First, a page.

Both, Germany and Israel are - after almost 60 years of existence - long established parliamentary democracies. The Reparations Agreement (Luxemburger Abkommen), which was concluded between the Federal Republic of Germany and the State of Israel in 1952, paved the way for a rapprochement between both countries.


The Federal Republic of Germany is a federal parliamentary democracy. The Bundestag is the legislative body of the German political system. Its 598 Members are elected every four years. Parties need to attain at least 5% of the vote to be represented in the Bundestag, which excludes very small parties.

The Bundestag elects the Federal Chancellor and passes federal legislation together with the Bundesrat, which represents the German Länder (federal states). The government is headed by the Federal Chancellor. He or she decides on the number of ministries and their areas of responsibility, and chooses the ministers for each department. The Federal President is elected for a period of five years by the Bundesversammlung (Federal Assembly), which consists of an equal number of members from the Bundestag and the Bundesrat. As the head of state, he or she is responsible for representing the Federal Republic of Germany. The Bundesverfassungsgericht (Federal Constitutional Court) is a characteristic institution of Germany’s democratic system. It has the right to annul democratically enacted laws if it reaches the conclusion that they are unconstitutional. Early Bundestag elections were called in the autumn of 2005, after the Red-Green Coalition government consisting of the SPD (the Social Democratic Party of Germany) and the Green Party had been in power for seven years. Since then, Germany has been governed by a Grand Coalition between the CDU/CSU (the Christian Democratic Union and the Christian Social Union) and the SPD, under the leadership of Chancellor Angela Merkel. Horst Köhler (from the CDU) has been Germany’s President since 2004.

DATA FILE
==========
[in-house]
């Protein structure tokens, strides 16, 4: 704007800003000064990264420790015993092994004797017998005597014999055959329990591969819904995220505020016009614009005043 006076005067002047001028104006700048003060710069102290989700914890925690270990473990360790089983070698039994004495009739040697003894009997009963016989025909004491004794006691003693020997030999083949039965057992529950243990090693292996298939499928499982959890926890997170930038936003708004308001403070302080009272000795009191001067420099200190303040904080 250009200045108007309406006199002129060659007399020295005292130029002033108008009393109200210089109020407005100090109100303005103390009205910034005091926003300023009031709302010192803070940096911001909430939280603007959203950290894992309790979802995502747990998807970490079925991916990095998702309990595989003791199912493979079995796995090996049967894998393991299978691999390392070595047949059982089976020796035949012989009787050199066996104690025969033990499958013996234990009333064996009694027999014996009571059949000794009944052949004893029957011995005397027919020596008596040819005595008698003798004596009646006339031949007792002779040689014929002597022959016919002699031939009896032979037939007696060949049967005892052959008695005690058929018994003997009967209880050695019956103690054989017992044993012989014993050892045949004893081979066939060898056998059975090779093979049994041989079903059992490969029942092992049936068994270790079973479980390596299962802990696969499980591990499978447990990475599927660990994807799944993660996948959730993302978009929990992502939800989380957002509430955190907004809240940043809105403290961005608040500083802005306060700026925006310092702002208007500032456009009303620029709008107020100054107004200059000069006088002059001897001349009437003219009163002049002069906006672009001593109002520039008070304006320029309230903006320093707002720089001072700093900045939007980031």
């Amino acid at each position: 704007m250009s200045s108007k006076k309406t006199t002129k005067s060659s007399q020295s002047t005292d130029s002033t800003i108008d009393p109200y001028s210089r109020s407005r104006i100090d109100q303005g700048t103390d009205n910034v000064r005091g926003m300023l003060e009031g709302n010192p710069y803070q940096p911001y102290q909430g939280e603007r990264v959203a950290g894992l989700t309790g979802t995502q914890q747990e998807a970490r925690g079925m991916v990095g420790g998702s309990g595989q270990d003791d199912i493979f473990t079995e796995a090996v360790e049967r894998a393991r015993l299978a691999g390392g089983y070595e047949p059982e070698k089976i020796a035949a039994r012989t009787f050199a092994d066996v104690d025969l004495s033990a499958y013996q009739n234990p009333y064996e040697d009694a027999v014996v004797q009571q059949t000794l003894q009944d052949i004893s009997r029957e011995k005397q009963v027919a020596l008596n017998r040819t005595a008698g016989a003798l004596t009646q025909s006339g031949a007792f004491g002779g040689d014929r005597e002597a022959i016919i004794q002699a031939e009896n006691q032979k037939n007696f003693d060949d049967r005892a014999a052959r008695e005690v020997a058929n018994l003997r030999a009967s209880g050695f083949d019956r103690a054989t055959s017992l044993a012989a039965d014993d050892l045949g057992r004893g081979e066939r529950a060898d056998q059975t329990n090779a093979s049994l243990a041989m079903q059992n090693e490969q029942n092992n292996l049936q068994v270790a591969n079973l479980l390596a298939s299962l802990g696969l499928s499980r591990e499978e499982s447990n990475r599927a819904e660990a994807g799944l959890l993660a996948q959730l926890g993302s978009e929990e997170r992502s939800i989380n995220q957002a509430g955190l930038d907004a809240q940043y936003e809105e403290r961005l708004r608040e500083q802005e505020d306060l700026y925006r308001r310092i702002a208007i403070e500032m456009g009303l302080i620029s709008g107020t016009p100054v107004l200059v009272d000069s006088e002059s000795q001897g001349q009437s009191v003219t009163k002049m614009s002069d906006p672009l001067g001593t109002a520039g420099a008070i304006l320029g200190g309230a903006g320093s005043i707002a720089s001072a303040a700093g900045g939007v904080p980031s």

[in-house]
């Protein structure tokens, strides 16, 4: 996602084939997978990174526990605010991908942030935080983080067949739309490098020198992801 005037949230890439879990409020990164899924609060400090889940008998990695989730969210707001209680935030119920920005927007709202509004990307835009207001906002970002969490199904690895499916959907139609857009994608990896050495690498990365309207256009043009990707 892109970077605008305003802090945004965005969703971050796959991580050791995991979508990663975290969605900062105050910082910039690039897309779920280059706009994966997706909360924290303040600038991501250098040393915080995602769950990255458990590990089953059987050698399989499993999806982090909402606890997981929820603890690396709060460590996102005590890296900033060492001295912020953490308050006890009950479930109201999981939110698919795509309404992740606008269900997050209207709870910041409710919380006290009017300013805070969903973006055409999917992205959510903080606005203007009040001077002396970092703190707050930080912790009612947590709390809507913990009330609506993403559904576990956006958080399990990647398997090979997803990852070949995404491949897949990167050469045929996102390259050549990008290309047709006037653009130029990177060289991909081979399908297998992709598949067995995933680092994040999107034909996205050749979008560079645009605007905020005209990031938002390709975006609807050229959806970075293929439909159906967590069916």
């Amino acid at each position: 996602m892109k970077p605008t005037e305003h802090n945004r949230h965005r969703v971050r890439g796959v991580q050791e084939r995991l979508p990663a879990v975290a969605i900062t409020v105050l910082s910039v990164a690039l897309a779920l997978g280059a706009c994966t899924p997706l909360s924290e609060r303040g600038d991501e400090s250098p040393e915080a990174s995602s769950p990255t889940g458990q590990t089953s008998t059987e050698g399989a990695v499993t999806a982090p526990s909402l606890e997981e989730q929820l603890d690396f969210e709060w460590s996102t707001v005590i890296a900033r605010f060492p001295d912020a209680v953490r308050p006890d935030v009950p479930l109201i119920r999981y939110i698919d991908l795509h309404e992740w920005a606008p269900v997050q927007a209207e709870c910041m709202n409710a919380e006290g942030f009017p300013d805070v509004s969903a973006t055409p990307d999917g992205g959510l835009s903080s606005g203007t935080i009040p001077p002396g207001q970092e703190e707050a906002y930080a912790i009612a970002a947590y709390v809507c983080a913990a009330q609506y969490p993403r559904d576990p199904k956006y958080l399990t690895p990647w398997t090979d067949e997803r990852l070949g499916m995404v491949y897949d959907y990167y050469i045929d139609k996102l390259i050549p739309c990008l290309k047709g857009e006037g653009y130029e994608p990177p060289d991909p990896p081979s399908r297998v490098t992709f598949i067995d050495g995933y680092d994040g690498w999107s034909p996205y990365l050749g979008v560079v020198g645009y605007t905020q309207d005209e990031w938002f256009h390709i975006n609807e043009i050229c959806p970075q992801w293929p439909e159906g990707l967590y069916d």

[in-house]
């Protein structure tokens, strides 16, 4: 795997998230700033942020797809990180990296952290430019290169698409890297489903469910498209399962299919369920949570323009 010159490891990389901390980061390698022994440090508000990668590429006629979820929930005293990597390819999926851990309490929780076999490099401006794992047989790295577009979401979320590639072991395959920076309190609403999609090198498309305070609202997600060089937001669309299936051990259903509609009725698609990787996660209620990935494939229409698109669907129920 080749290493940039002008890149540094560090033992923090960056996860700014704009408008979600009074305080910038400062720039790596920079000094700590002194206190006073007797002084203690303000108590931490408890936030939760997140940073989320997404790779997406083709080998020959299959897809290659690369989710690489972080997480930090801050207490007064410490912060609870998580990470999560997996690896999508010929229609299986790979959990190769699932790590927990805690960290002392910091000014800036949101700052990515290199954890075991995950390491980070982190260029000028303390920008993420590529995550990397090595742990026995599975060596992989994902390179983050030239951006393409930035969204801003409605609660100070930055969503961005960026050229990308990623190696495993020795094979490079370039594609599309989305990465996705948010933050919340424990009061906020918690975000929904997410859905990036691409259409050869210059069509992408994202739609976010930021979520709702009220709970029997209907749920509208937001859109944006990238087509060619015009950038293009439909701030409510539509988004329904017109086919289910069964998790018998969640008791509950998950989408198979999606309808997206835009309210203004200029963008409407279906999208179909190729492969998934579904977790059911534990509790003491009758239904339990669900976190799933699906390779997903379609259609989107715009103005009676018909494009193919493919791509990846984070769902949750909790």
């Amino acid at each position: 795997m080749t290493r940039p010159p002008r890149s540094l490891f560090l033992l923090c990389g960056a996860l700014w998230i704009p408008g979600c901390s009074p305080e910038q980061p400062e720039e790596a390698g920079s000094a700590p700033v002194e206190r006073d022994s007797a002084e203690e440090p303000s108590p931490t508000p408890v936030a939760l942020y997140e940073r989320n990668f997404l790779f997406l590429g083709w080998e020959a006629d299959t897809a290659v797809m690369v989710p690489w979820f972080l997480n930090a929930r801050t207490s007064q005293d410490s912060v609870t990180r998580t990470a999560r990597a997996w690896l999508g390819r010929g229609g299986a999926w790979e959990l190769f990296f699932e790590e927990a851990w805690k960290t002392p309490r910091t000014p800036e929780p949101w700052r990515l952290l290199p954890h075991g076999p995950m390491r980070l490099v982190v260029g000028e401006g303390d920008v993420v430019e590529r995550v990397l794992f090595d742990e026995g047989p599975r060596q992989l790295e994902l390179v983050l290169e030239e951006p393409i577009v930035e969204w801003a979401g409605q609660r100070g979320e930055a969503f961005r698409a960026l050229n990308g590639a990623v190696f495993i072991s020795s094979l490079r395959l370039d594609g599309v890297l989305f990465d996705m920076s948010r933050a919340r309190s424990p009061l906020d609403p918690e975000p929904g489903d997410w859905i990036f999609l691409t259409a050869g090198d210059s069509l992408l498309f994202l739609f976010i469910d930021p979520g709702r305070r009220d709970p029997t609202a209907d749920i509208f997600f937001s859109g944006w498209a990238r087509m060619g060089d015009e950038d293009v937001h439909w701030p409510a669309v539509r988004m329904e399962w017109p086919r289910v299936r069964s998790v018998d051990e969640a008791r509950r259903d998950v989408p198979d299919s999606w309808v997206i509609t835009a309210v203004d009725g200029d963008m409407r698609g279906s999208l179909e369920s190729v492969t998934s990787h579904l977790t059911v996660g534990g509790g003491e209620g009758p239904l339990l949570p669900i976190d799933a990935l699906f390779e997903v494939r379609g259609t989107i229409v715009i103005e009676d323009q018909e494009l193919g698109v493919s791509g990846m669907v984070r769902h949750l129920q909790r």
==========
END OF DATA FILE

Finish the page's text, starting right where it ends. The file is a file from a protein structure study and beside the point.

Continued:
Israel is a parliamentary democracy. The Knesset, the Israeli parliament, consists of 120 members and is elected for a legislative period of four years according to the proportional representation system, with an election threshold of 2%.

The Israeli government is answerable to the Knesset. The prime minister is the head of government. Each government is in power for a term of four years, a period that can be cut short by the early retirement or death of the prime minister or by a vote of no confidence from the Knesset.

The judicial system is independent of the parliament and the government and consists of three levels: Magistrate Courts, District Courts and the Supreme Court. The latter has jurisdiction over the entire state and is also Israel’s highest court of appeal.

The President is elected by the Knesset for a non-renewable term of seven years. His or her role is largely ceremonial.

Since the last Knesset elections in 2006, Israel has been governed by a coalition consisting of the Kadima party, the Labour party, the Shas party, Israel Beytenu, and the pensioners’ party. Ehud Olmert is the Prime Minister. The Likud party and the National Religious Party are two of the opposition parties. Shimon Peres has been the President of the State of Israel since 2007.

Political relations between Germany and Israel

The Reparations Agreement (Luxemburger Abkommen), which was concluded between the Federal Republic of Germany and the State of Israel in 1952, paved the way for a rapprochement between the two countries. Bilateral relations were initially limited to economic and scientific cooperation, but reached a high point with the initiation of diplomatic relations in 1965.

Fifty-six years later, relations between Israel and Germany are very diverse and include cooperation in the areas of politics – for example in the form of inter-party and interparliamentary relations – security, and culture. There are exchange programmes in many areas, including industry and trade, science, culture, youth, trade unions and sports. In addition, there are numerous twinnings between cities and towns in Israel and Germany.

In March 2008, as part of the first intergovernmental consultations, Chancellor Angela Merkel and Israel’s head of government Ehud Olmert concluded a bilateral agreement on cooperation in various fields, including the military, the economy, the environment and culture. Another subject discussed at the consultations was the Federal Government’s intention to organize a Middle East Conference in Berlin this summer.